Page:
How to grow frangipani from seed:
1. Moisten the Frangipani Seeds
Freshly harvested seeds will germinate faster, while older seeds will take a longer time.
To hasten the germination process, the seeds need to be plumped up with moisture.
The easiest way is to place the seeds between moistened paper towels. Leave them for 24 hours in a warm environment. You will notice that the thicker part of the seeds will swell. The seeds will now be ready for sowing.
2. Prepare Potting Mix
Meanwhile, you can either prepare your own potting mix or buy it ready-made from a nursery. For this project, I used 'Seedling potting mix'.
3. Transplant the Swollen Seeds
Moisten the potting mix and make a small hole in the mix.
Gently push the plumeria seed about 0.2 inches (5mm) into the mix. Make sure the swollen end is at the bottom and the seed wing is at the top. Allow part of this wing to stick out of the soil.
Tenderly press the soil against the side of the plumeria seed.
4. Create a Mini Greenhouse Effect
Place these pots in an empty plastic container and cover it to create a mini greenhouse effect for these plumeria seeds to germinate. Place it in a warm, lighted area, but not under full sunlight.
Check daily to make sure the soil is not dry. If the top soil looks dry, mist it with water.
Place the pots in a plastic container. Then, cover the top to create a mini greenhouse effects for these plumeria seeds to germinate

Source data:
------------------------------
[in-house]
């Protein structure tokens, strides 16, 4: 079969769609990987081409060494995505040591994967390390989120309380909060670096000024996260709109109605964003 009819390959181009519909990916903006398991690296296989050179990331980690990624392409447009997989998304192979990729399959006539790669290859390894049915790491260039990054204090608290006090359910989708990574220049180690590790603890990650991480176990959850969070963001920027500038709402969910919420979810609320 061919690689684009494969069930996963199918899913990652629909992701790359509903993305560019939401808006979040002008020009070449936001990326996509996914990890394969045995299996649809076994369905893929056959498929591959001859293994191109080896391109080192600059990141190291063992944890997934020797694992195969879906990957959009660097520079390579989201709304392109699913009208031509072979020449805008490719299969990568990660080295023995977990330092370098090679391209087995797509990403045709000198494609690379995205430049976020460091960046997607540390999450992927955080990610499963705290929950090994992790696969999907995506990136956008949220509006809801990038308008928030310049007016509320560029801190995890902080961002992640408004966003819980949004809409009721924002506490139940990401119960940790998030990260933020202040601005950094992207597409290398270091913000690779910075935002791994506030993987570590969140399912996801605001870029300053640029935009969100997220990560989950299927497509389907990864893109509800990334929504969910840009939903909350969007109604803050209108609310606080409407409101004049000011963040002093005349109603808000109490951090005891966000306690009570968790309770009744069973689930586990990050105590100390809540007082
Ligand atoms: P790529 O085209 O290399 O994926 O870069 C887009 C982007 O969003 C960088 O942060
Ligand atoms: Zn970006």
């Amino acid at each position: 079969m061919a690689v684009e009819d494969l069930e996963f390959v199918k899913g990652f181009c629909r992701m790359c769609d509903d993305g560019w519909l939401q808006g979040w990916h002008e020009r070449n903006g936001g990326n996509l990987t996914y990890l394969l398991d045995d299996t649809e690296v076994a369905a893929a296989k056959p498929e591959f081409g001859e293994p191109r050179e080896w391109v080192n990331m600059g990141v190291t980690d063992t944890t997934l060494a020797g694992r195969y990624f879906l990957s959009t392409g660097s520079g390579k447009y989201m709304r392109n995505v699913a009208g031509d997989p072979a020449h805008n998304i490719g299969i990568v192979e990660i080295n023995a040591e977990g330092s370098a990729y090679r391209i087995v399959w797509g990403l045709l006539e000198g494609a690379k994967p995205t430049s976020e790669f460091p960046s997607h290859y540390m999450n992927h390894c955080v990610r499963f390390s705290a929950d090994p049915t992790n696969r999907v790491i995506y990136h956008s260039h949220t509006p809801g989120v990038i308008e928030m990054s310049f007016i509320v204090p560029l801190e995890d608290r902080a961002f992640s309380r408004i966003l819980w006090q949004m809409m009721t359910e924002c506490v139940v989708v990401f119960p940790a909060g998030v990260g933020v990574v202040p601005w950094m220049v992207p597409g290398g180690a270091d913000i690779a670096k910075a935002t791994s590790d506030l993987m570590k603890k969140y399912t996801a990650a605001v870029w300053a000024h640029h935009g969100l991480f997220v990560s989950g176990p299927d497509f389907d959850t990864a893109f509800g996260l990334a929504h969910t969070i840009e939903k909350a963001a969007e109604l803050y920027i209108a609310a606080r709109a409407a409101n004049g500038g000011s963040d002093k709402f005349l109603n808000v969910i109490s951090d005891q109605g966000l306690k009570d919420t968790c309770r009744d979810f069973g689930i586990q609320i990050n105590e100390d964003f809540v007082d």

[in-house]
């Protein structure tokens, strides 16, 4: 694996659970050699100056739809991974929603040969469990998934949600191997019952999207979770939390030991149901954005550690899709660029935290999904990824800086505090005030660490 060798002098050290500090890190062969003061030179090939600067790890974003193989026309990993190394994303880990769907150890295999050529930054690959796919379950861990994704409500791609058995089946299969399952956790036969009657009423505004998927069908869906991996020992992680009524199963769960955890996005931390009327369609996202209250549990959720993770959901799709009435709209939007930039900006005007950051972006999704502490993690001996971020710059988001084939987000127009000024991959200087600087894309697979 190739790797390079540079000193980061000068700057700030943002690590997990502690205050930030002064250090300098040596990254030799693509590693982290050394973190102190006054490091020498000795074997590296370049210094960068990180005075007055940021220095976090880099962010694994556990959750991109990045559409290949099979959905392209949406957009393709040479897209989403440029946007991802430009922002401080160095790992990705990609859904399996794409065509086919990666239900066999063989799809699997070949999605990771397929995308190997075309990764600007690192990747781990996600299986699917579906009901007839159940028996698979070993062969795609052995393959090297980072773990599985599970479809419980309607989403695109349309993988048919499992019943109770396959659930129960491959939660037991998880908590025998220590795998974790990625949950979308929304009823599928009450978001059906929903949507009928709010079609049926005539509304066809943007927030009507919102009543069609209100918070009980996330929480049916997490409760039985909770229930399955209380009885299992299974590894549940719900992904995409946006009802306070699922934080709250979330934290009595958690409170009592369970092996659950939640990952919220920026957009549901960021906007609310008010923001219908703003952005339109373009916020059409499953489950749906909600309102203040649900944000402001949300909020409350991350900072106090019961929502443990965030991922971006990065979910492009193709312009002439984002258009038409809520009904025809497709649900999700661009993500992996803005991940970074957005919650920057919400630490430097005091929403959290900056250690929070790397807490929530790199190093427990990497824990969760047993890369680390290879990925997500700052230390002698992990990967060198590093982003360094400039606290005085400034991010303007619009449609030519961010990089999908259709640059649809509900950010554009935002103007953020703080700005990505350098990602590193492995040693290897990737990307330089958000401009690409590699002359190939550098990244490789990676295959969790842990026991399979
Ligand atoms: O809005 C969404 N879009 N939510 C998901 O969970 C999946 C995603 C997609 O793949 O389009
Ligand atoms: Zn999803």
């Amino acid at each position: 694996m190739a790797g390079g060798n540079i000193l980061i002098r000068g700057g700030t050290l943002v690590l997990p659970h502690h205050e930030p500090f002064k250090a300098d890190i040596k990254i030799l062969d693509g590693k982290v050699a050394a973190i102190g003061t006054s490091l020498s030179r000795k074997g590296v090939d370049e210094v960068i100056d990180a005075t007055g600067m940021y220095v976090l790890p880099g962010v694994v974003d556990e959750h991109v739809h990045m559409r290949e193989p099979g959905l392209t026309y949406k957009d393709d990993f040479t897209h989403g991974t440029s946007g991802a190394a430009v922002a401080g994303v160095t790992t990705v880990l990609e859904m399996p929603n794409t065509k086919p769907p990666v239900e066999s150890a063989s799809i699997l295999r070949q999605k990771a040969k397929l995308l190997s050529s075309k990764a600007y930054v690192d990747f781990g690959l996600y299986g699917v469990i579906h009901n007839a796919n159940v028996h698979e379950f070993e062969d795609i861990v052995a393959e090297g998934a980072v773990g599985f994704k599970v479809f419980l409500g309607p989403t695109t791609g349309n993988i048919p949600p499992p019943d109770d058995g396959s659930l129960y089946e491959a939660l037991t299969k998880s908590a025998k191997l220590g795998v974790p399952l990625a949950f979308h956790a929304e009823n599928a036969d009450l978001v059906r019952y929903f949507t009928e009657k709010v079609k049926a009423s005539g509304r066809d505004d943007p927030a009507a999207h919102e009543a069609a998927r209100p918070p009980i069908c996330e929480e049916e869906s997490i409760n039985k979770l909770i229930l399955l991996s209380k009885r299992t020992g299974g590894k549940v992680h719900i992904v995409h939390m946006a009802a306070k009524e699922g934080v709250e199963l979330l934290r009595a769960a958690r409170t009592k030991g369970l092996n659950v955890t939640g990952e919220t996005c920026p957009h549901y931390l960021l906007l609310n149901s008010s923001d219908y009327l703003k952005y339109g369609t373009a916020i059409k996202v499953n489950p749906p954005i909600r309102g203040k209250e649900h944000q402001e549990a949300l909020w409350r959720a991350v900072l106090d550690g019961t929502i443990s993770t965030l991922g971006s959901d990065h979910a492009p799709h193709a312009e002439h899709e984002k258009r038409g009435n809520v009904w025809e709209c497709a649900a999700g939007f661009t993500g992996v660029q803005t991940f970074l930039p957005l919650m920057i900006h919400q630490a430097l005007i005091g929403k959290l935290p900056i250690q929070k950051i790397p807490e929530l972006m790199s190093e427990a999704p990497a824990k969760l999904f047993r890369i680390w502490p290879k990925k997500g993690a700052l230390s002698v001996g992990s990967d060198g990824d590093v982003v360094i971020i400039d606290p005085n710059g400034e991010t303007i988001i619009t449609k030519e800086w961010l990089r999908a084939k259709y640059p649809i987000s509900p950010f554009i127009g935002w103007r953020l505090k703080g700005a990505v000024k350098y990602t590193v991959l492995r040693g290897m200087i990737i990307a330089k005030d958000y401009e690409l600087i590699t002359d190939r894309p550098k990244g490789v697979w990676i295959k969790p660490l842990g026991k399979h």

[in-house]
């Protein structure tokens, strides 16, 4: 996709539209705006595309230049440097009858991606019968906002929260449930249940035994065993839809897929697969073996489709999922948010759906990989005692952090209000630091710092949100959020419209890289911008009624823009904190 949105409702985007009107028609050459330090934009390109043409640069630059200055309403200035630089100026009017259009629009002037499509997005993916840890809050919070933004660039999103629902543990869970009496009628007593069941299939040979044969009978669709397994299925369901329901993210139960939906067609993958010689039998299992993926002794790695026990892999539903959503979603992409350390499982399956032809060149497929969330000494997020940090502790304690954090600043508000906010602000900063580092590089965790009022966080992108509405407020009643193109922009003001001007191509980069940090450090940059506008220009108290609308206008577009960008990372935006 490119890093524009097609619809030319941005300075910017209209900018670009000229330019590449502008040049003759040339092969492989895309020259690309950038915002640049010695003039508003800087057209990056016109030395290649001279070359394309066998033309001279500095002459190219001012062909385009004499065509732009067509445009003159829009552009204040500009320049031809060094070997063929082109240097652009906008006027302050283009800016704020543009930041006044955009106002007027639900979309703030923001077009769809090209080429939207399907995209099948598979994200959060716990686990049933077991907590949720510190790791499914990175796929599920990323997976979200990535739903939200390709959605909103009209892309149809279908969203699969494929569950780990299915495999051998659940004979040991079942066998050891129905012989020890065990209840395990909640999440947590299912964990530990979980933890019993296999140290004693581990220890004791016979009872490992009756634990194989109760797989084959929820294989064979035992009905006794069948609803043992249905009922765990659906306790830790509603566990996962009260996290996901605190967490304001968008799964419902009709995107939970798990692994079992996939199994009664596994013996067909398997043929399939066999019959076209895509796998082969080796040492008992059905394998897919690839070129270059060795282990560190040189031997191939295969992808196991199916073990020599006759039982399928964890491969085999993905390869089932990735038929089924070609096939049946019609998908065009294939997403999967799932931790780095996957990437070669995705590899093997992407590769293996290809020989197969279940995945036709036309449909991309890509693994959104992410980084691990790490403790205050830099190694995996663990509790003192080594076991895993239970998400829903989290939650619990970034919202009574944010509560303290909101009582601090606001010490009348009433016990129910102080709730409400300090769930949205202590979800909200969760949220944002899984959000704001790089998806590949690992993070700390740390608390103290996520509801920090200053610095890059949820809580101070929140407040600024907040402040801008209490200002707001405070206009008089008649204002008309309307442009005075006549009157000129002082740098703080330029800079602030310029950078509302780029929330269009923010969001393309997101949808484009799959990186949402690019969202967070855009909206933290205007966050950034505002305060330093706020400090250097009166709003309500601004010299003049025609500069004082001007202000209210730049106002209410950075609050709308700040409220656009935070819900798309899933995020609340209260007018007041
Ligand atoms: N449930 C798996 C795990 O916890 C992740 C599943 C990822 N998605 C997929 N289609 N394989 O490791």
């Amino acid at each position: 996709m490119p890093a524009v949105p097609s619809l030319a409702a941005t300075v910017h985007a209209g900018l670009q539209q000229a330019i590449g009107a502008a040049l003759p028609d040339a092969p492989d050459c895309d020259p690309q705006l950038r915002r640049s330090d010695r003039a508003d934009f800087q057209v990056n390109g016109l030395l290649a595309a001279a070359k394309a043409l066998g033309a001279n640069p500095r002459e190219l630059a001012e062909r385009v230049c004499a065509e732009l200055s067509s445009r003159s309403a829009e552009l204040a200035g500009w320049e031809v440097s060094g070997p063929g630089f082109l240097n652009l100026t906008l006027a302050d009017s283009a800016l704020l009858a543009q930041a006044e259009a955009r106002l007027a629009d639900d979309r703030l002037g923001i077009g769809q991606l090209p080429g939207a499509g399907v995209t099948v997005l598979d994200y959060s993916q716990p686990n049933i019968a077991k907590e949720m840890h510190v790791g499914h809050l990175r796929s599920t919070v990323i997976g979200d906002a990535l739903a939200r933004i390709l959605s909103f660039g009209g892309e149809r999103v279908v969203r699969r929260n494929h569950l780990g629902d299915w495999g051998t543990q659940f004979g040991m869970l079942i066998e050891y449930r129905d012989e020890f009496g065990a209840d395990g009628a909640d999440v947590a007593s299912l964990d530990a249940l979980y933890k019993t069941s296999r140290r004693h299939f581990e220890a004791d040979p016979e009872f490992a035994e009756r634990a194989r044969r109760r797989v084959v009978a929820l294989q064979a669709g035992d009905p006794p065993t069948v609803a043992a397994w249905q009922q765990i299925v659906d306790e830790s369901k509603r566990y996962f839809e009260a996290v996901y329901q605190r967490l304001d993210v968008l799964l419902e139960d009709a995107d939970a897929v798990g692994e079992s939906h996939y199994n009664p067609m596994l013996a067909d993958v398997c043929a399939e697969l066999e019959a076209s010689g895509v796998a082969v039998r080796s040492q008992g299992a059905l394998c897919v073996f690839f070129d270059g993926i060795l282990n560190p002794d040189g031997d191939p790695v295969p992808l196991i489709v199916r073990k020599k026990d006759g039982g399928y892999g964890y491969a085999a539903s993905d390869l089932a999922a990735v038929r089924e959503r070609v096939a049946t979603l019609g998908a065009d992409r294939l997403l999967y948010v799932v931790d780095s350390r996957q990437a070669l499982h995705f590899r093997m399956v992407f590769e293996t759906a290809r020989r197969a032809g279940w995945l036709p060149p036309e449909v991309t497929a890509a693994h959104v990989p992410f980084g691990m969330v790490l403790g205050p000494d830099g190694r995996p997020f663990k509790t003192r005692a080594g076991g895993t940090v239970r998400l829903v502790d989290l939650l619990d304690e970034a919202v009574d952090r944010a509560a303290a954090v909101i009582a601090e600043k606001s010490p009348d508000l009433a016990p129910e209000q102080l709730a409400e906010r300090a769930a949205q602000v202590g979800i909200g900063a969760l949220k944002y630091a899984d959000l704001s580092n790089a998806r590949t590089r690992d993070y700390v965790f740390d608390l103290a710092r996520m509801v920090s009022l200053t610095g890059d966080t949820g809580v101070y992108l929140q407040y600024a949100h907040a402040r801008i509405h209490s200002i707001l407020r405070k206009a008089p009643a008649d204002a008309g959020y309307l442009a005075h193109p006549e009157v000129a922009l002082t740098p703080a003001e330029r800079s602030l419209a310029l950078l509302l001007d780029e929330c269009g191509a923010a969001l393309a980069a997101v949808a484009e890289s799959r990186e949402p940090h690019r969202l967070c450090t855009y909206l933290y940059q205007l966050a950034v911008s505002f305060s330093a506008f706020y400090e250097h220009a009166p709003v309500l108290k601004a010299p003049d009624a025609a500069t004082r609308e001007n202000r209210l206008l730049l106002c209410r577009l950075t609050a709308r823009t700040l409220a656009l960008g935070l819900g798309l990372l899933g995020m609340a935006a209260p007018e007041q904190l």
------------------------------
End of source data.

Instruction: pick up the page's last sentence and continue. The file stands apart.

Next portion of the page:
5. Wait for the Seeds to Germinate
Depending on the freshness of the seeds, it will take from 5-7 days to over a month for them to germinate. Some people use a heat mat, others put their seeds in the plastic containers into their hot water cupboard to create a stable warm environment. If using a heat mat make sure you put a small block under the pot so that the seeds are not laying down on the full heat of the heat mat.
Most of the time, the leaf will emerge with the remains of the husk still attached. It will drop off as the leaves grow bigger.
If any of the seedlings show signs of mould (going black) during the germination process, treat it immediately with a mild fungicide e.g. a very weak solution of hydrogen peroxide with water.
6. Remove the Husk If It Sticks to the Cotyledons
The husk will usually fall off by itself, but occasionally this may not happen soon enough. If these husks are not removed from the cotyledons (i.e. the embryonic first leaves of the seedling), the seedlings might rot and die.
7. Once your seedlings are up to approx. 75mm tall repot into a pot on their own.
As they grow from here on repot only when the roots are coming out the bottom of the pot.
Posted: Friday 18 June 2021